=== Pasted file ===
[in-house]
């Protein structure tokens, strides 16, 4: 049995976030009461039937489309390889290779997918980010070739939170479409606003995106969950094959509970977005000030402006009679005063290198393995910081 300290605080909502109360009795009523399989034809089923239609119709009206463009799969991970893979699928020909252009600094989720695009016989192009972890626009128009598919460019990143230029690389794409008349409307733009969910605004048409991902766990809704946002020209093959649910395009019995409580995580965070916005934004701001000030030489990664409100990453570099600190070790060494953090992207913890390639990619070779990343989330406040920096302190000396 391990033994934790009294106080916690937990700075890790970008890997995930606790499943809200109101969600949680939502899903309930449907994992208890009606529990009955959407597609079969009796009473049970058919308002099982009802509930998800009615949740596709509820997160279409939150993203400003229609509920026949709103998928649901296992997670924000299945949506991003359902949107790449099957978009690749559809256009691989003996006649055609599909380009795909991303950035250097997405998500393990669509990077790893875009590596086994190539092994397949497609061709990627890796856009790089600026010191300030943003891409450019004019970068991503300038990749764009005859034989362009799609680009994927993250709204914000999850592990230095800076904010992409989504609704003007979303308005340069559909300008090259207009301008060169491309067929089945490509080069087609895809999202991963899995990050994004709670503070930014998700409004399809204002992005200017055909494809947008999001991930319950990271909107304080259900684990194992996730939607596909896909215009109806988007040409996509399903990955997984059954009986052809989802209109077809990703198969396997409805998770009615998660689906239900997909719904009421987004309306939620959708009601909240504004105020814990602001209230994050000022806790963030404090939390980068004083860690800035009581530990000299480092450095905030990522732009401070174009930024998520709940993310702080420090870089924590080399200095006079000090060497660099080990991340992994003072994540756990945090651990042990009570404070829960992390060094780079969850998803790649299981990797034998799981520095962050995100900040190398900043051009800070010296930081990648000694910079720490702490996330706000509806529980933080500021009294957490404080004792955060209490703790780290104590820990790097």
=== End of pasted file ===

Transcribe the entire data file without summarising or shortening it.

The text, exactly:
[in-house]
């Protein structure tokens, strides 16, 4: 049995976030009461039937489309390889290779997918980010070739939170479409606003995106969950094959509970977005000030402006009679005063290198393995910081 300290605080909502109360009795009523399989034809089923239609119709009206463009799969991970893979699928020909252009600094989720695009016989192009972890626009128009598919460019990143230029690389794409008349409307733009969910605004048409991902766990809704946002020209093959649910395009019995409580995580965070916005934004701001000030030489990664409100990453570099600190070790060494953090992207913890390639990619070779990343989330406040920096302190000396 391990033994934790009294106080916690937990700075890790970008890997995930606790499943809200109101969600949680939502899903309930449907994992208890009606529990009955959407597609079969009796009473049970058919308002099982009802509930998800009615949740596709509820997160279409939150993203400003229609509920026949709103998928649901296992997670924000299945949506991003359902949107790449099957978009690749559809256009691989003996006649055609599909380009795909991303950035250097997405998500393990669509990077790893875009590596086994190539092994397949497609061709990627890796856009790089600026010191300030943003891409450019004019970068991503300038990749764009005859034989362009799609680009994927993250709204914000999850592990230095800076904010992409989504609704003007979303308005340069559909300008090259207009301008060169491309067929089945490509080069087609895809999202991963899995990050994004709670503070930014998700409004399809204002992005200017055909494809947008999001991930319950990271909107304080259900684990194992996730939607596909896909215009109806988007040409996509399903990955997984059954009986052809989802209109077809990703198969396997409805998770009615998660689906239900997909719904009421987004309306939620959708009601909240504004105020814990602001209230994050000022806790963030404090939390980068004083860690800035009581530990000299480092450095905030990522732009401070174009930024998520709940993310702080420090870089924590080399200095006079000090060497660099080990991340992994003072994540756990945090651990042990009570404070829960992390060094780079969850998803790649299981990797034998799981520095962050995100900040190398900043051009800070010296930081990648000694910079720490702490996330706000509806529980933080500021009294957490404080004792955060209490703790780290104590820990790097």